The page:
When the old bedding got really mushy, I added more shredded newspaper.

It’s been three or four months since I started the worm bin and I’ve just last week applied my first harvest of vermi-compost to a soil/vermiculite mixture for starting seeds indoors (the two 2 x 4′ fluorescent tube fixtures that I use also once belonged to Frank).  I am able to feed the worms about once a week without overdoing it.  Some people say they have preferences for certain types of foods, but I haven’t really noticed.  They seem to gobble up anything remotely palatable to you or I; the one addition I’ve made to the bin that they really didn’t seem to like and took forever to digest was plant trimmings from an aquarium.  Perhaps the leaves of aquatic plants are too fibrous… Perhaps the pieces were too large… They completely devoured an addition of leftover couscous in record time (I’m talking mere days), leading me to believe that the rate at which they can break down an addition of food scraps has everything to do with particle size.  It makes sense: the smaller the pieces, the greater the total surface area exposed to air, moisture, and bacteria, which, as I understand it, have to kind of pre-digest the food before worms can handle it.  Now, before adding anything to the bin, I use my big kitchen knife and practically mince it.  I’ve even read that some people use a food processor or blender to puree food scraps before giving them to their worms, thus maximizing surface area and minimizing the time it takes for worms to break it down.  I’ll try this if the food processor is already dirty the next time I intend to make an addition to the bin; otherwise, I don’t care to wash it.

If you look closely, you may be able to see the small white ones.

In my worm bin, I actually have two different types of worms.  There are Red Wigglers, which are kind of fat, pinkish-brown in color, and about two inches long at maturity; and, there are lots of skinny white worms no more than half an inch long.  At first, I thought the white ones were just baby Red Wigglers, but I did some research and found that this is a common misconception, that they are, in fact, two distinct types of worms.  One clue: I’ve never observed an intermediary whitish-pinkish teenage worm.  What I have observed is far more interesting and offers a clue to how the worm bin ecosystem works.  The large red worms do not flock to new additions of food; they seem concentrated in older, nearly-finished material.  Presumably, bacteria and whatever other unseen microbes are in there are the first to attack new additions, priming the pump, so to speak, for the larger decomposers to do their jobs.  Then, I observe large numbers of the small white worms starting to break down scraps that are still identifiable as human food.  For sure there is some overlap in their roles, but the large red worms don’t usually seem interested until the food is partially broken down.  So, their different dietary habits are another clue that they’re not the same species of worm.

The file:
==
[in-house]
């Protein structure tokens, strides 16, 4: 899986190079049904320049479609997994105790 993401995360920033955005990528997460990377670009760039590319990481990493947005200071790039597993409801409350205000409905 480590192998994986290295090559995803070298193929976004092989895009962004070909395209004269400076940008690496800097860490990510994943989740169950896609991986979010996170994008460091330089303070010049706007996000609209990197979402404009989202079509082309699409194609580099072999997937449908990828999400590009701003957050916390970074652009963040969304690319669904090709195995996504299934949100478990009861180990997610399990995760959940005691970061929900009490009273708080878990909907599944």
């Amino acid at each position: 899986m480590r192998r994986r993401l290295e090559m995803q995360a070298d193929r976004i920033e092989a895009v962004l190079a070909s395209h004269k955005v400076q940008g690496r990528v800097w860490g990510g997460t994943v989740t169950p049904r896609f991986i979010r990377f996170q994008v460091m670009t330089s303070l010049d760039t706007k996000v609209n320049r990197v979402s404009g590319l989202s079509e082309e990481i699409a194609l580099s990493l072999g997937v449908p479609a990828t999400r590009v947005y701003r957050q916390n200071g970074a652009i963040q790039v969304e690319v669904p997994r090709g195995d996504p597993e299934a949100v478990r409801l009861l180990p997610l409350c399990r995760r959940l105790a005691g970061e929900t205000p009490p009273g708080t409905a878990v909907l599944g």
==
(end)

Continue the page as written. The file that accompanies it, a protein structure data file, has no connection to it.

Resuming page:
The worms loved the couscous. I separate the nearly-finished compost towards the front of the bin.

To harvest the vermi-compost, it isn’t entirely necessary to separate the worms, but if you intend to use the finished compost in your garden outdoors, any worms that go out with it may not survive depending on the climate where you live.  It is my understanding that Red Wigglers are not native to the Vancouver area and cannot survive the coldish winters here.  Besides, it is desirable to keep as many worms in the worm bin so they can continue doing the work you’re paying them for.  Separating them is fairly simple.  When I start to see a lot of finished-looking compost around the bin, I just use my trowel to push it close to the front of the bin; any scraps that are still whole and need more time in the bin, I push towards the back, piling them up with the bedding and any new food I’m adding.  I drape the towel over the back of the bin only, leaving the front exposed to the light.  The next time I check on the worms, the nearly-completed compost at the front will be almost completely devoid worms, as most of them will have moved away from the light and towards the new food in the back.  There may still be a few of the larger, red worms still working on whatever remains to be eaten in the front, but for the most part, the worms will have separated themselves from the finished product.  I imagine, they’d move out completely given enough time, but having to pick a few out and toss them back when you go to harvest the finished compost is no big deal.  A another tell-tale observation that lets me know my bin is working as it should: there is absolutely no odor emanating from the bin.  By this I am truly shocked, because you’d expect a box of decomposing food waste to have a major stink about it, but it doesn’t (a stinky worm bin, like a stinky compost heap, would be an indication of anaerobic decomposition and should be remedied with adequate ventilation).  In fact, it has the pleasant, earthy aroma of a healthy ecosystem.